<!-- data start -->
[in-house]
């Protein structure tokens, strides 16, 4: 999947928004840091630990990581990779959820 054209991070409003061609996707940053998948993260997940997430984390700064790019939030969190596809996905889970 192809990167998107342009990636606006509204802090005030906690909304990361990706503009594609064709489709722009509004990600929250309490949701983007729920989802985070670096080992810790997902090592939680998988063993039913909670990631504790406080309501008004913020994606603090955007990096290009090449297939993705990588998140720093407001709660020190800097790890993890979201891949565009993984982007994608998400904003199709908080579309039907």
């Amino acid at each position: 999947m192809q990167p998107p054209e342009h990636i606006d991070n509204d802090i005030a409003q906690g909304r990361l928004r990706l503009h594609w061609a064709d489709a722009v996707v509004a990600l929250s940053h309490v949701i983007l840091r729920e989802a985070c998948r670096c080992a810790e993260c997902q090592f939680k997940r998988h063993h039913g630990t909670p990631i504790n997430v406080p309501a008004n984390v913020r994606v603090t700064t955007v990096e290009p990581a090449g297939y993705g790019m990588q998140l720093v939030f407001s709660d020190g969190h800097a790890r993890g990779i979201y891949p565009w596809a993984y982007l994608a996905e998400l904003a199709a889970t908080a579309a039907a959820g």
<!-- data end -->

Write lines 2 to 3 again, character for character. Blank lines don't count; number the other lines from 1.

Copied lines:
């Protein structure tokens, strides 16, 4: 999947928004840091630990990581990779959820 054209991070409003061609996707940053998948993260997940997430984390700064790019939030969190596809996905889970 192809990167998107342009990636606006509204802090005030906690909304990361990706503009594609064709489709722009509004990600929250309490949701983007729920989802985070670096080992810790997902090592939680998988063993039913909670990631504790406080309501008004913020994606603090955007990096290009090449297939993705990588998140720093407001709660020190800097790890993890979201891949565009993984982007994608998400904003199709908080579309039907």
């Amino acid at each position: 999947m192809q990167p998107p054209e342009h990636i606006d991070n509204d802090i005030a409003q906690g909304r990361l928004r990706l503009h594609w061609a064709d489709a722009v996707v509004a990600l929250s940053h309490v949701i983007l840091r729920e989802a985070c998948r670096c080992a810790e993260c997902q090592f939680k997940r998988h063993h039913g630990t909670p990631i504790n997430v406080p309501a008004n984390v913020r994606v603090t700064t955007v990096e290009p990581a090449g297939y993705g790019m990588q998140l720093v939030f407001s709660d020190g969190h800097a790890r993890g990779i979201y891949p565009w596809a993984y982007l994608a996905e998400l904003a199709a889970t908080a579309a039907a959820g």